Business process models are widely used for purposes such as analyzing information systems, improving operational efficiency, modeling supply chains, and re-engineering business processes. A critical aspect of process representation involves a choice among alternative or parallel routes. Such choices are usually represented in process models by routing structures that appear as “split” and “merge” nodes. However, evidence indicates that modelers face difficulties representing routing options correctly. Clearly, errors in representing routing options might negatively affect the effective use of business process models. We suggest that this difficulty can be mitigated by providing process modelers with a catalog of routing possibilities described in terms that are meaningful to analysts. Based on theoretical considerations, we develop such a catalog and demonstrate that its entries have business meaning and that it is complete with respect to a defined scope of process behaviors that do not depend on resources or on software features. The catalog includes some routing cases not previously recognized. We tested experimentally the catalog in helping subjects understand process behavior. The findings demonstrate that the catalog helps modelers understand and conceptualize process behavior and that the likely reasons are its completeness and the practical terms used to describe its entries.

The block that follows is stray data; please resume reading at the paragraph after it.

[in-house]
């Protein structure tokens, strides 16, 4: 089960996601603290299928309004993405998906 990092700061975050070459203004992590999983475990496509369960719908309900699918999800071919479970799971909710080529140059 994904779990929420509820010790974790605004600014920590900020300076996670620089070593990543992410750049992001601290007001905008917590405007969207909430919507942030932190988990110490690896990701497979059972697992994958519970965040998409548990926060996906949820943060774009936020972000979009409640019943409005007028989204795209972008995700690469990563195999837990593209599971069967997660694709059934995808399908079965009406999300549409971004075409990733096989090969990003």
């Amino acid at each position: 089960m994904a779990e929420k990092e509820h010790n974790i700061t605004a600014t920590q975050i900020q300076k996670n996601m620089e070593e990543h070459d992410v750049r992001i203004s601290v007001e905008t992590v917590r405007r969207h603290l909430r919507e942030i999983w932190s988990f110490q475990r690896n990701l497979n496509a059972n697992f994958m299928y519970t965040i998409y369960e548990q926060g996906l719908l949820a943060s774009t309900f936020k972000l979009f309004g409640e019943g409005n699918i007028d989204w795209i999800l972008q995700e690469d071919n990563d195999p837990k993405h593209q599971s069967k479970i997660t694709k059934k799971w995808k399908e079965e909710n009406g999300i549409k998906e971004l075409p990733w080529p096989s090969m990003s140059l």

Soffer, Pnina; Wand, Yair; and Kaner, Maya
"Conceptualizing Routing Decisions in Business Processes: Theoretical Analysis and Empirical Testing,"
Journal of the Association for Information Systems:
5, Article 2.
Available at: http://aisel.aisnet.org/jais/vol16/iss5/2